Julius Onah’s stirring family drama “Luce” has sold to Neon and Topic Studios out of the Sundance Film Festival.

Starring Naomi Watts, Octavia Spencer, Kelvin Harrison Jr., and Tim Roth, the deal was struck for U.S. distribution rights for an undisclosed amount.

“It’s been a real thrill premiering ‘Luce’ at Sundance. After hearing Neon’s passion and excitement for the film, I know there is no better partner. Tom Quinn and his entire team have shown a clear vision for ‘Luce’ with great enthusiasm. I look forward to continuing the journey of this film with Neon and Topic Studios,” said Onah.

The film is an adaptation of JC Lee’s play. Onah directs and co-wrote the script with Lee. John Baker, Onah, and Andrew Yang produced. Rob Feng and Amber Wang served as executive producers, with Eric Ro as co-producer.

The deal was negotiated by Neon and Topic Studios with CAA Media Finance and Endeavor Content on behalf of the filmmakers.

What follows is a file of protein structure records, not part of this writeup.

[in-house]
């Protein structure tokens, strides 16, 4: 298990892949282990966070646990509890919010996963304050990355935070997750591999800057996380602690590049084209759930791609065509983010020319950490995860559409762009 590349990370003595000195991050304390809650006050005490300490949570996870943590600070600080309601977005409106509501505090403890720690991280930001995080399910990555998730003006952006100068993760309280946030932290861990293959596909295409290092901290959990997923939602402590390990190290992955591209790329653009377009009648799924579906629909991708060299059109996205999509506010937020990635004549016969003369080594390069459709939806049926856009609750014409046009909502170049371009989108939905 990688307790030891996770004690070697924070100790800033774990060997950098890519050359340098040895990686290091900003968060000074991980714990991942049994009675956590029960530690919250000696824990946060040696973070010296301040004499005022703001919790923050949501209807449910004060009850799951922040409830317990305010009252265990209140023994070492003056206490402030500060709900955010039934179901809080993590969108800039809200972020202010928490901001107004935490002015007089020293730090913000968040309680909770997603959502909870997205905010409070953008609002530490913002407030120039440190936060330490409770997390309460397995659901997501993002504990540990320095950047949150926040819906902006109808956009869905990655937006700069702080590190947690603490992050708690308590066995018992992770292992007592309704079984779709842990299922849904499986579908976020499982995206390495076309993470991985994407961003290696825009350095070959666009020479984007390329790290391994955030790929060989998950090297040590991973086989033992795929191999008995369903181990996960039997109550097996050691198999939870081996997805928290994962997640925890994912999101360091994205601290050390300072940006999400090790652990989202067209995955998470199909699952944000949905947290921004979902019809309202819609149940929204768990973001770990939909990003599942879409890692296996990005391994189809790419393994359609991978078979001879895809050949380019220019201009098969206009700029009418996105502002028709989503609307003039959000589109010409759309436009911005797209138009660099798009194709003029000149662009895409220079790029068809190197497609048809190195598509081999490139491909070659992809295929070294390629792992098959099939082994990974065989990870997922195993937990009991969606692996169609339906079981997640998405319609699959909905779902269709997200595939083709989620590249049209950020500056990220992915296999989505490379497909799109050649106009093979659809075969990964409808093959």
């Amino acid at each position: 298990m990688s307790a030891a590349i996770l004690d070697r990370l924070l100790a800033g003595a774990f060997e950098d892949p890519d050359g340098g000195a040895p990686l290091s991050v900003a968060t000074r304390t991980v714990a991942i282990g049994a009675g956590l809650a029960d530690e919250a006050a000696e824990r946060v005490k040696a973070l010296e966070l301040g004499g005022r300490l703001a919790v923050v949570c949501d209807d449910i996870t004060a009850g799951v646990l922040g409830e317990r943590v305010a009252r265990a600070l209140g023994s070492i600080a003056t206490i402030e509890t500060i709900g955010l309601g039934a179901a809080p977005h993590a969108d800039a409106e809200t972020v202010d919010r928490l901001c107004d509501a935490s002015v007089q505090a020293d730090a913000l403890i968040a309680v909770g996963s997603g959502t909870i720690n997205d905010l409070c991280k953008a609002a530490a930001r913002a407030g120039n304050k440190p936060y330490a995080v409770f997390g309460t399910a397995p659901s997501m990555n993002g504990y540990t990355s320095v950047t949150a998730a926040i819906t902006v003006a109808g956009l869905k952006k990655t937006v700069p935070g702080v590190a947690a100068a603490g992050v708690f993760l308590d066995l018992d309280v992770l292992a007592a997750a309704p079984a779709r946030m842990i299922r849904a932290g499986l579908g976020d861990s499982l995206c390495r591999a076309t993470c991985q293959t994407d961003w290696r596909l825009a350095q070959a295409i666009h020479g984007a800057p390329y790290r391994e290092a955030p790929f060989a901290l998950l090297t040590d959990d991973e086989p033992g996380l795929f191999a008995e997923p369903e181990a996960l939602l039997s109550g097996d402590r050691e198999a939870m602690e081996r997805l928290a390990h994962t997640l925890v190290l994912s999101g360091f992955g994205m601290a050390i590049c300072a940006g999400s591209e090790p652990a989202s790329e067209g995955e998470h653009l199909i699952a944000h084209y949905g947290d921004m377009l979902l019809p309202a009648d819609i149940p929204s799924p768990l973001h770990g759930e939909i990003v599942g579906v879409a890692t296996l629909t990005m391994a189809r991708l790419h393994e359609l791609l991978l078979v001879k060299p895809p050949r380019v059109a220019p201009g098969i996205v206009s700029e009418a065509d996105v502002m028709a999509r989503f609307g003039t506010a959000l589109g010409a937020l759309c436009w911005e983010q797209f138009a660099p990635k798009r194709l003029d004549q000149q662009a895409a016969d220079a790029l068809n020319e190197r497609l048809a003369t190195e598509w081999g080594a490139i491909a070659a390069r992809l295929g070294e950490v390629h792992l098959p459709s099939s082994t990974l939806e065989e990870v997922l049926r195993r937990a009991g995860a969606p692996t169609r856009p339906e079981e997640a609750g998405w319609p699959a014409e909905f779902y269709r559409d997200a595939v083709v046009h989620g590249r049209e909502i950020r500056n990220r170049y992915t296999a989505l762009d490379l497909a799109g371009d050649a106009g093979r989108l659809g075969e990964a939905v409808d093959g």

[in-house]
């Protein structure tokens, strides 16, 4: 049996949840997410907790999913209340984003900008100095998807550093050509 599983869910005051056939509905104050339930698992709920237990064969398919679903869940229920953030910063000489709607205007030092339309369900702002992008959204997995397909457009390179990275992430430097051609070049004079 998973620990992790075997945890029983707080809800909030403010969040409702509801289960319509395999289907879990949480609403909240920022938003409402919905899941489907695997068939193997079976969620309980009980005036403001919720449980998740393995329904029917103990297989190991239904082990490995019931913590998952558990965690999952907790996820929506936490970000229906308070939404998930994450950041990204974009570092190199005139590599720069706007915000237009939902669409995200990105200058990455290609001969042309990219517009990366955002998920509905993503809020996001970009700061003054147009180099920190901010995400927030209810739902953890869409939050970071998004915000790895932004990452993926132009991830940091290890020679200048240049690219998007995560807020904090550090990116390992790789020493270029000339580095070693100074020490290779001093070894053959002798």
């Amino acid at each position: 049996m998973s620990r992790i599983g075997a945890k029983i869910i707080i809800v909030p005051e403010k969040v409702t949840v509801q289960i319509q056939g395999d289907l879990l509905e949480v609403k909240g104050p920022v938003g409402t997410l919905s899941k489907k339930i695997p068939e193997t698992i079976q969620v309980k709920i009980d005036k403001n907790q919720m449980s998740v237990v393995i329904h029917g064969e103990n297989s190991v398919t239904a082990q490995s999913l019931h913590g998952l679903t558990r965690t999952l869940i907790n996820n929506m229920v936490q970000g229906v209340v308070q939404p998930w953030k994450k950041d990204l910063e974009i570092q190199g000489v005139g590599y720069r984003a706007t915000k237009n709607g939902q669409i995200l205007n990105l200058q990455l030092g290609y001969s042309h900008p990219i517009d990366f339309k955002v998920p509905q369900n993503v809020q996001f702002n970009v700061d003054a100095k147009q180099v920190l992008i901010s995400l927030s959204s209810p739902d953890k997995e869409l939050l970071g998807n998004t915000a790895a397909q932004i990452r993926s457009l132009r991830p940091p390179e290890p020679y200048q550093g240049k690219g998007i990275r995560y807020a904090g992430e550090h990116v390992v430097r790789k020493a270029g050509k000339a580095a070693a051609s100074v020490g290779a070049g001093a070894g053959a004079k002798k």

It’s been a busy festival for Neon, which has taken high-brow horror titles “Monos” and “The Lodge,” as well as Lupita Nyong’o’s zombies vs. kindergarten teacher romp “Little Monsters.” It also came to the fest with the visually stunning “Apollo 11” and the sustainability doc “The Biggest Little Farm.”

Topic Studios is also represented in Park City, Utah, with Scott Z. Burns’ political thriller “The Report” starring Adam Driver, Annette Bening, and Jon Hamm, which sold to Amazon for $14 million, as well as Patrick Bresnan and Ivete Lucas’ feature debut doc “Pahokee” and “Black 14,” a documentary short from acclaimed filmmaker Darius Clark Monroe.

Read the synopsis for “Luce” below.

“Amy and Peter Edgar (Naomi Watts and Tim Roth) adopted their son Luce (Kelvin Harrison Jr.) from war-torn Eritrea ten years ago. Luce is now an all-star student athlete, beloved by everyone. After a series of encounters with his teacher, Harriet Wilson (Octavia Spencer), questions about who Luce really is begin to emerge. A thrilling psychological drama, Luce is a complex film that addresses identity, truth, individuality and race.”